First of all, in response to Pete - yes, I am quite biased. I am a quality nut. I don't do anything that's beyond the diminishing returns, however, I am careful of that. Honestly, I was sure that he was talking about quality and I think I got some threads mixed up. That said, I don't believe in the concept of "pro" shops that you suggest. These are usually just offset printers for whom the key idea is quantity. I am not interested, nor would I suggest that the OP start such a business. One needs a lot of volume to justify it.
Lenny, it's dawning on me that you are being just simply dismissive, obtuse, or unaware of the commercial archival large canvas printing world that uses, eg Fredrick canvas, and state of the art Epson 11880 printers, as does "180 ppi" Rick Forshino's Coastal Giclee catering to the large number of artists and photographers in the Monterey Peninsula area. And he's not alone. I doubt you do such work yourself, but I could be wrong. This forum has many who do the same quality work commercially or personally, and it would be nice to hear their perspective on the180 ppi vs 300 for large canvasses.
I just did a quick comparison of 300 ppi vs 180 ppi prints of Atkinson's very high quality printer test image - a pastiche of 15 or so small, highly detailed images and 5 color bars, patches, and a large grayscale gradient, 13x16" size, on my iPF5100 at maximum quality, using a finely textured satin paper. With bifocals at 18", I can see no difference except for slightly more vibrance in the 180 version, but it's fresh and the 300 is several days old. But using the superhuman vision in my greatly myopic left eye which focuses at 8" uncorrected, the finest detail is sharper, as expected, in the 300 ppi print.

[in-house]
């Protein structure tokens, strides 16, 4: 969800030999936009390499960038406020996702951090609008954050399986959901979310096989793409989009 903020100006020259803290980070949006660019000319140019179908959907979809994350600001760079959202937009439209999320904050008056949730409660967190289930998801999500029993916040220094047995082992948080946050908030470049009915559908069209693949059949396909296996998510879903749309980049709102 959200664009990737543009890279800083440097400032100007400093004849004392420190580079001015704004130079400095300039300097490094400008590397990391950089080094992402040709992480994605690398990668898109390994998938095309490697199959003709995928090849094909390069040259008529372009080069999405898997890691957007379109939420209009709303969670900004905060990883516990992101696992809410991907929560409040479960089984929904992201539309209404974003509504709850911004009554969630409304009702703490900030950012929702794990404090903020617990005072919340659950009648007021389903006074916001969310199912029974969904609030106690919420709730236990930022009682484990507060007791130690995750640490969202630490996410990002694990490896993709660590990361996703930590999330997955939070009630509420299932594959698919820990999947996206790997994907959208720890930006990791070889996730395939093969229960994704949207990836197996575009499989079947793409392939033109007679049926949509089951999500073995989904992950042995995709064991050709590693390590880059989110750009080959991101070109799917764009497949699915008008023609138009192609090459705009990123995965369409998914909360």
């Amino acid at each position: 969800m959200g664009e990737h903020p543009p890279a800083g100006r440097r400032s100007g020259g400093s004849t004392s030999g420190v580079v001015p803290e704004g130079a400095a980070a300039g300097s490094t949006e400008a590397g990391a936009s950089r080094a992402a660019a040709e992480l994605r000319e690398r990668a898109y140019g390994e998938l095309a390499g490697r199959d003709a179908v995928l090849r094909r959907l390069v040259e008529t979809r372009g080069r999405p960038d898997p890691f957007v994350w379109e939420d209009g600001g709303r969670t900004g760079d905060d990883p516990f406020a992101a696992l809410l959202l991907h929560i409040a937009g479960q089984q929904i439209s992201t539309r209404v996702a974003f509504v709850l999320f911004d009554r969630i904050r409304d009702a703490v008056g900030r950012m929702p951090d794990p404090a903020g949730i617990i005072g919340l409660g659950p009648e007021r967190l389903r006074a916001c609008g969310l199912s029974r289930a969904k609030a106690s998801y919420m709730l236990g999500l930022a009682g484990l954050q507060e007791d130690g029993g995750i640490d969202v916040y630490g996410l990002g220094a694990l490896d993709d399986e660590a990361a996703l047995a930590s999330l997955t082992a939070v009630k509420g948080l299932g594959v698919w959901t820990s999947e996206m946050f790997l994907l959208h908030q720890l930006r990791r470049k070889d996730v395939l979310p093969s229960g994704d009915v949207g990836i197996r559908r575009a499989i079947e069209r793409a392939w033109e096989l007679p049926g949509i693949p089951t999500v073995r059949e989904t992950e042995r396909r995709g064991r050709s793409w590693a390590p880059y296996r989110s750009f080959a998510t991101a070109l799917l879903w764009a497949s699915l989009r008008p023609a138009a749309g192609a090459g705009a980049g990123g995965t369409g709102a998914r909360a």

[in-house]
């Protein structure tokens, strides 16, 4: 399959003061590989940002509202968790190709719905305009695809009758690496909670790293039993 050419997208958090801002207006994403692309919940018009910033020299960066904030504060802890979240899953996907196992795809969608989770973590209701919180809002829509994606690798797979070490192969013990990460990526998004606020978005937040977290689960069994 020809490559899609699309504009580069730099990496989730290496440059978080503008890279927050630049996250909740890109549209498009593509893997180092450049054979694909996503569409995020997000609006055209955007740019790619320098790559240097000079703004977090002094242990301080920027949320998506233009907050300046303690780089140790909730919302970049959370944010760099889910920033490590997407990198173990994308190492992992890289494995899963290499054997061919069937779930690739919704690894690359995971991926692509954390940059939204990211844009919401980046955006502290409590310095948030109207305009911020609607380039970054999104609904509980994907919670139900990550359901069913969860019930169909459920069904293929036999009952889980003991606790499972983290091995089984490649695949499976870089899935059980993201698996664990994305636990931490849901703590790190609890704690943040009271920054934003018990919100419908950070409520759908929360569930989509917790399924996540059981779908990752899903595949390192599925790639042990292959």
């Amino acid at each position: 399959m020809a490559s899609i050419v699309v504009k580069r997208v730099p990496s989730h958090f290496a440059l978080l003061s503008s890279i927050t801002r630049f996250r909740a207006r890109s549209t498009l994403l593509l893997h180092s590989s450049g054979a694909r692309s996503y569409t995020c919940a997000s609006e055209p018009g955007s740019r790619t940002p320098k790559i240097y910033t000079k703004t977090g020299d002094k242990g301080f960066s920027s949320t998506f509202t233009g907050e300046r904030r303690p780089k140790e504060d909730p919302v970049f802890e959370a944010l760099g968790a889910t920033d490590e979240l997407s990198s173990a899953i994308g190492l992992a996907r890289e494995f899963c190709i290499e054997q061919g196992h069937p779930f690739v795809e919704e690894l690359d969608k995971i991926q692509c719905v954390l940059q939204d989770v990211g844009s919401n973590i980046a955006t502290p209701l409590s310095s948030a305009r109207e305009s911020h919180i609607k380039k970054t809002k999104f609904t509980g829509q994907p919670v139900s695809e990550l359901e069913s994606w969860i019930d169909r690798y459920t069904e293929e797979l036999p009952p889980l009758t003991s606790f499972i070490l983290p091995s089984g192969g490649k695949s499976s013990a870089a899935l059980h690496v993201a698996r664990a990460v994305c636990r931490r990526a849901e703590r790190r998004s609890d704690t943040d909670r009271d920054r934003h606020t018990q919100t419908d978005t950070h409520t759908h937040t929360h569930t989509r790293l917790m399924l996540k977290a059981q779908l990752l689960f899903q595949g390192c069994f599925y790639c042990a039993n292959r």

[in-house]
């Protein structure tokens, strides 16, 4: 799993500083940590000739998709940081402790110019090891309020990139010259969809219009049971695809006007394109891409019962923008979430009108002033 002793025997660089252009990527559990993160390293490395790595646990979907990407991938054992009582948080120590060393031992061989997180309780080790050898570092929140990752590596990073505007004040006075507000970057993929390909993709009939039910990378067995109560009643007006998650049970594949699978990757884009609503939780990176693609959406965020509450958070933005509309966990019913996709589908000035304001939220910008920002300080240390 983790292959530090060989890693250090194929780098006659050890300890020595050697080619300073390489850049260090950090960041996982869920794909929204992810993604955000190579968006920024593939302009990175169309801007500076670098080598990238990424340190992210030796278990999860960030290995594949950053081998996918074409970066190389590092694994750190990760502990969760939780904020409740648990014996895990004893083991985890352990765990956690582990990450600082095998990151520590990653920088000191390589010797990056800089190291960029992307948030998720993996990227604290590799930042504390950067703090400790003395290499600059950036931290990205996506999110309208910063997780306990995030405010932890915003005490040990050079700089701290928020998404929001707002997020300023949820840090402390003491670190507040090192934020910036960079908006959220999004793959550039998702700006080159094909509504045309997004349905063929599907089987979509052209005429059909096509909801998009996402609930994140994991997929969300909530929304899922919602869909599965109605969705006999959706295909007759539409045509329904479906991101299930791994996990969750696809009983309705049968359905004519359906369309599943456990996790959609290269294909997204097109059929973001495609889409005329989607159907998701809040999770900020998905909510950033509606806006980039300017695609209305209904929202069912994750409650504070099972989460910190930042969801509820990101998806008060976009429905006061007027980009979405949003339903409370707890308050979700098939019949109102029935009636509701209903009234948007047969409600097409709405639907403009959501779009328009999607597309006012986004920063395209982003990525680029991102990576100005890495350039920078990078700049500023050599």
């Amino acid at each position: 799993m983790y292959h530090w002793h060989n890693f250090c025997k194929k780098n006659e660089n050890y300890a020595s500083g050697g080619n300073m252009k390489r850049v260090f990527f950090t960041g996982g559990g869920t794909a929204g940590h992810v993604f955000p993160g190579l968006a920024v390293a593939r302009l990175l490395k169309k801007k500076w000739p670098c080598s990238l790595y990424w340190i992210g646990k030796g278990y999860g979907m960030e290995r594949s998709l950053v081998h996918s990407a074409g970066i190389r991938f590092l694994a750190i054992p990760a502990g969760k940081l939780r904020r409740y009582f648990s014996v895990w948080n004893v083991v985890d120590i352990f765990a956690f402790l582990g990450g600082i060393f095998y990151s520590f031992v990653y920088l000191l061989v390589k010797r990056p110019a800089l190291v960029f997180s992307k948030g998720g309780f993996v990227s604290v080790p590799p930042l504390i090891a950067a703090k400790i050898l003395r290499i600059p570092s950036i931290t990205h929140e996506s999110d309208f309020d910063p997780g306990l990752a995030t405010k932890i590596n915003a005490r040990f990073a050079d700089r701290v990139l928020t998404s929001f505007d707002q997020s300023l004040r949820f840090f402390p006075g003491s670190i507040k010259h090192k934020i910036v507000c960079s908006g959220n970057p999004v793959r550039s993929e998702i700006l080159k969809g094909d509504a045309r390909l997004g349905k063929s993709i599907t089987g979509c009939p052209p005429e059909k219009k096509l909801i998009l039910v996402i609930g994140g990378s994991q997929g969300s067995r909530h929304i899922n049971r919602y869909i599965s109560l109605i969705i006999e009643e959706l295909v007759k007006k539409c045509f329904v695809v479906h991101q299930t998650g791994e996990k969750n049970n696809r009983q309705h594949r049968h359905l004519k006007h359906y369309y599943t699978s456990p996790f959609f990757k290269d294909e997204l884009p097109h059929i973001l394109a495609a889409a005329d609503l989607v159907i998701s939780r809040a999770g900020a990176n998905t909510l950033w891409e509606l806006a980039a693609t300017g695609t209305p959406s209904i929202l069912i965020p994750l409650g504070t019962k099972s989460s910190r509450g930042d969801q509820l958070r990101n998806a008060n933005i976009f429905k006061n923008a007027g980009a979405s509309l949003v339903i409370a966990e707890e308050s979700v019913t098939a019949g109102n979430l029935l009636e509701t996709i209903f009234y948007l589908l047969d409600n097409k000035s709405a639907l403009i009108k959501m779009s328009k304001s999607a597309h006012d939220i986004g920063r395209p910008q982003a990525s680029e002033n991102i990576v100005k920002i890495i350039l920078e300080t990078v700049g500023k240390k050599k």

Now this image at pixel level displays on my 94 ppi HD monitor 40.7x51.3 inches - perfect for the large canvas comparison. I took a 100% crop in an area of fine detail and subtle gradations - the yellow rose and the forest frens, upres'd first to 180 ppi, and with careful output sharpening, printed; then further upres'd and sharpened for the 300 ppi print. Not unsurprisingly, the results are similar to my close and "supernatural" vision in detail, color and gradation, but with a slight increase of vibrance in the 180 dpi print. Each of the 8x17" slices from the roll consumed the same 0.7 ml ink. I rest my case, and this using a much higher resolution medium than canvas.